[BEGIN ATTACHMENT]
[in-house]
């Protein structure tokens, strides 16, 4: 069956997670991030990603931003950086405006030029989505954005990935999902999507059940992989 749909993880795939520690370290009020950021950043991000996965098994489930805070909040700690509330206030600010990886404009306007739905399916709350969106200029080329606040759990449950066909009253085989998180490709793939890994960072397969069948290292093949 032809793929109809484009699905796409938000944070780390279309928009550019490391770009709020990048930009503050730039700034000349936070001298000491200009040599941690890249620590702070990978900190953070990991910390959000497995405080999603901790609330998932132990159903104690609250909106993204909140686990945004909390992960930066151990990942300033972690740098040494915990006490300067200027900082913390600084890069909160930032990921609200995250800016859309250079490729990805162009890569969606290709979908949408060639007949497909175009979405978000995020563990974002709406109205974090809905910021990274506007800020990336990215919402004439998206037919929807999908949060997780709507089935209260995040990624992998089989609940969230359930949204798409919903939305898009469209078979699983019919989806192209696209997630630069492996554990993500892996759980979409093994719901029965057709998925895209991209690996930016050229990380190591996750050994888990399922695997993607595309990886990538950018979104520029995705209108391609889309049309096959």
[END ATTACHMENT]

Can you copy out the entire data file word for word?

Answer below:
[in-house]
């Protein structure tokens, strides 16, 4: 069956997670991030990603931003950086405006030029989505954005990935999902999507059940992989 749909993880795939520690370290009020950021950043991000996965098994489930805070909040700690509330206030600010990886404009306007739905399916709350969106200029080329606040759990449950066909009253085989998180490709793939890994960072397969069948290292093949 032809793929109809484009699905796409938000944070780390279309928009550019490391770009709020990048930009503050730039700034000349936070001298000491200009040599941690890249620590702070990978900190953070990991910390959000497995405080999603901790609330998932132990159903104690609250909106993204909140686990945004909390992960930066151990990942300033972690740098040494915990006490300067200027900082913390600084890069909160930032990921609200995250800016859309250079490729990805162009890569969606290709979908949408060639007949497909175009979405978000995020563990974002709406109205974090809905910021990274506007800020990336990215919402004439998206037919929807999908949060997780709507089935209260995040990624992998089989609940969230359930949204798409919903939305898009469209078979699983019919989806192209696209997630630069492996554990993500892996759980979409093994719901029965057709998925895209991209690996930016050229990380190591996750050994888990399922695997993607595309990886990538950018979104520029995705209108391609889309049309096959």